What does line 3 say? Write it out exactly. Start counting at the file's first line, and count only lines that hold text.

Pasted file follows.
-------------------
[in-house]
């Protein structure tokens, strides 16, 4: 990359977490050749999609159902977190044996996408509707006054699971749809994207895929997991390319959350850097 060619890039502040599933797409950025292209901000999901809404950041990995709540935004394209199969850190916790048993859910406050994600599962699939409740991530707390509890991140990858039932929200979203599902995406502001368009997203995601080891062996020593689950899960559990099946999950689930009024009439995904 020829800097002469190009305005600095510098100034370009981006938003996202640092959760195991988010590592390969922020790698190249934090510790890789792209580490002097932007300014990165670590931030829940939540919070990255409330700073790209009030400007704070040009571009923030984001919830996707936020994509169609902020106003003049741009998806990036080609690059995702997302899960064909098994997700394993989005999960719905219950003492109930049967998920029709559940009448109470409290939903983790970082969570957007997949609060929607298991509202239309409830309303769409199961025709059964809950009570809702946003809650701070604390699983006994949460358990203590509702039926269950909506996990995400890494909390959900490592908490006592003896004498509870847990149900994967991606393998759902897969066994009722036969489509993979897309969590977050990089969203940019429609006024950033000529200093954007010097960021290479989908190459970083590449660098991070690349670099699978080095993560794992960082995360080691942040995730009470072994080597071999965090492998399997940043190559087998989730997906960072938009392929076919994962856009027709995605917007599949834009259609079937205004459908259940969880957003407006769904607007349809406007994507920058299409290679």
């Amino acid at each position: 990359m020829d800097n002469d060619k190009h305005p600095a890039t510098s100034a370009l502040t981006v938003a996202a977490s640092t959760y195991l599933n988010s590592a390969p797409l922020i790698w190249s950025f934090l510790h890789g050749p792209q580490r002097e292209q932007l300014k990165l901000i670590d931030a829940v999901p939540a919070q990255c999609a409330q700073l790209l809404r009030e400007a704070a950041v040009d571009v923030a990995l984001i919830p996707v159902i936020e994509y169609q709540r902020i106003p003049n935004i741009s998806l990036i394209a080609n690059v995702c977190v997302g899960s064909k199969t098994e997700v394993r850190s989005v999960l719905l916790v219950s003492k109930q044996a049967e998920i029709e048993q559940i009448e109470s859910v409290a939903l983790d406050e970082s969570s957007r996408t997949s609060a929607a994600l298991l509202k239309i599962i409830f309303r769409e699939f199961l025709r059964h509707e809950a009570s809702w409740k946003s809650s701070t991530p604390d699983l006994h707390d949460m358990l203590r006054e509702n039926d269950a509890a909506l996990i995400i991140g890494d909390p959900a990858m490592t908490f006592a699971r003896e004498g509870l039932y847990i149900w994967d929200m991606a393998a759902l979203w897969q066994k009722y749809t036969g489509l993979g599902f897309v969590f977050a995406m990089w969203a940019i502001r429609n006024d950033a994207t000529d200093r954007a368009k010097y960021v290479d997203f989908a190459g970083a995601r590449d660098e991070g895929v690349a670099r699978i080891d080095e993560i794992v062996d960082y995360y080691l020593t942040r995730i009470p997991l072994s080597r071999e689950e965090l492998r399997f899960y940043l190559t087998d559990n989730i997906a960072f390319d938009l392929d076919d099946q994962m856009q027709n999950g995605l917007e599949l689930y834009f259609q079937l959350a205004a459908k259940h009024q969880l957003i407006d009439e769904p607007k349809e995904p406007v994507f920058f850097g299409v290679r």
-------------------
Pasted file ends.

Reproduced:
């Amino acid at each position: 990359m020829d800097n002469d060619k190009h305005p600095a890039t510098s100034a370009l502040t981006v938003a996202a977490s640092t959760y195991l599933n988010s590592a390969p797409l922020i790698w190249s950025f934090l510790h890789g050749p792209q580490r002097e292209q932007l300014k990165l901000i670590d931030a829940v999901p939540a919070q990255c999609a409330q700073l790209l809404r009030e400007a704070a950041v040009d571009v923030a990995l984001i919830p996707v159902i936020e994509y169609q709540r902020i106003p003049n935004i741009s998806l990036i394209a080609n690059v995702c977190v997302g899960s064909k199969t098994e997700v394993r850190s989005v999960l719905l916790v219950s003492k109930q044996a049967e998920i029709e048993q559940i009448e109470s859910v409290a939903l983790d406050e970082s969570s957007r996408t997949s609060a929607a994600l298991l509202k239309i599962i409830f309303r769409e699939f199961l025709r059964h509707e809950a009570s809702w409740k946003s809650s701070t991530p604390d699983l006994h707390d949460m358990l203590r006054e509702n039926d269950a509890a909506l996990i995400i991140g890494d909390p959900a990858m490592t908490f006592a699971r003896e004498g509870l039932y847990i149900w994967d929200m991606a393998a759902l979203w897969q066994k009722y749809t036969g489509l993979g599902f897309v969590f977050a995406m990089w969203a940019i502001r429609n006024d950033a994207t000529d200093r954007a368009k010097y960021v290479d997203f989908a190459g970083a995601r590449d660098e991070g895929v690349a670099r699978i080891d080095e993560i794992v062996d960082y995360y080691l020593t942040r995730i009470p997991l072994s080597r071999e689950e965090l492998r399997f899960y940043l190559t087998d559990n989730i997906a960072f390319d938009l392929d076919d099946q994962m856009q027709n999950g995605l917007e599949l689930y834009f259609q079937l959350a205004a459908k259940h009024q969880l957003i407006d009439e769904p607007k349809e995904p406007v994507f920058f850097g299409v290679r």